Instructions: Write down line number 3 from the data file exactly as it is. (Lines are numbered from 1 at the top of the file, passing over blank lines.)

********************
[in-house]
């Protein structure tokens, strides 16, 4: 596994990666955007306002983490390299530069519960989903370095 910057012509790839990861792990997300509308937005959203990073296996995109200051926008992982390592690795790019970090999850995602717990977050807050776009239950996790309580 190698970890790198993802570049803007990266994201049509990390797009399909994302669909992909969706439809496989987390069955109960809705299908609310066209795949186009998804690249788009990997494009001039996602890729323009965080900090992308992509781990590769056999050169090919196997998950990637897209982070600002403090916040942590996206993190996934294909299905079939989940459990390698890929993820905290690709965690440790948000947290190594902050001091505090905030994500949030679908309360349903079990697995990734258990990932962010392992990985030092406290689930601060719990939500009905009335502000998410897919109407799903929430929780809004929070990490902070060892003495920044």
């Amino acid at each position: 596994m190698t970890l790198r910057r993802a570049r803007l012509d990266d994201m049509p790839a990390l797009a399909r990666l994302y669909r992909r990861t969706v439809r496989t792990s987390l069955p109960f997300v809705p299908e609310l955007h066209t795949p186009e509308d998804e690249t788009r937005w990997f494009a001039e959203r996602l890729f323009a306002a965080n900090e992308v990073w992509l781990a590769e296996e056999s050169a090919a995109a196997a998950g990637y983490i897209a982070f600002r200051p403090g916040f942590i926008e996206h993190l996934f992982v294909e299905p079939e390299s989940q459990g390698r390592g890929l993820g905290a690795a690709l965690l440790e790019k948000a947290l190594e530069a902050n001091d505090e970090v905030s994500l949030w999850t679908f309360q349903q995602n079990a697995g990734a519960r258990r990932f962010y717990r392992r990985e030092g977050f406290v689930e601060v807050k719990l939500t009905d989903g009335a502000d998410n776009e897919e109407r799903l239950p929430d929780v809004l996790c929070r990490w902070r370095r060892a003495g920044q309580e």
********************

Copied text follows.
């Amino acid at each position: 596994m190698t970890l790198r910057r993802a570049r803007l012509d990266d994201m049509p790839a990390l797009a399909r990666l994302y669909r992909r990861t969706v439809r496989t792990s987390l069955p109960f997300v809705p299908e609310l955007h066209t795949p186009e509308d998804e690249t788009r937005w990997f494009a001039e959203r996602l890729f323009a306002a965080n900090e992308v990073w992509l781990a590769e296996e056999s050169a090919a995109a196997a998950g990637y983490i897209a982070f600002r200051p403090g916040f942590i926008e996206h993190l996934f992982v294909e299905p079939e390299s989940q459990g390698r390592g890929l993820g905290a690795a690709l965690l440790e790019k948000a947290l190594e530069a902050n001091d505090e970090v905030s994500l949030w999850t679908f309360q349903q995602n079990a697995g990734a519960r258990r990932f962010y717990r392992r990985e030092g977050f406290v689930e601060v807050k719990l939500t009905d989903g009335a502000d998410n776009e897919e109407r799903l239950p929430d929780v809004l996790c929070r990490w902070r370095r060892a003495g920044q309580e």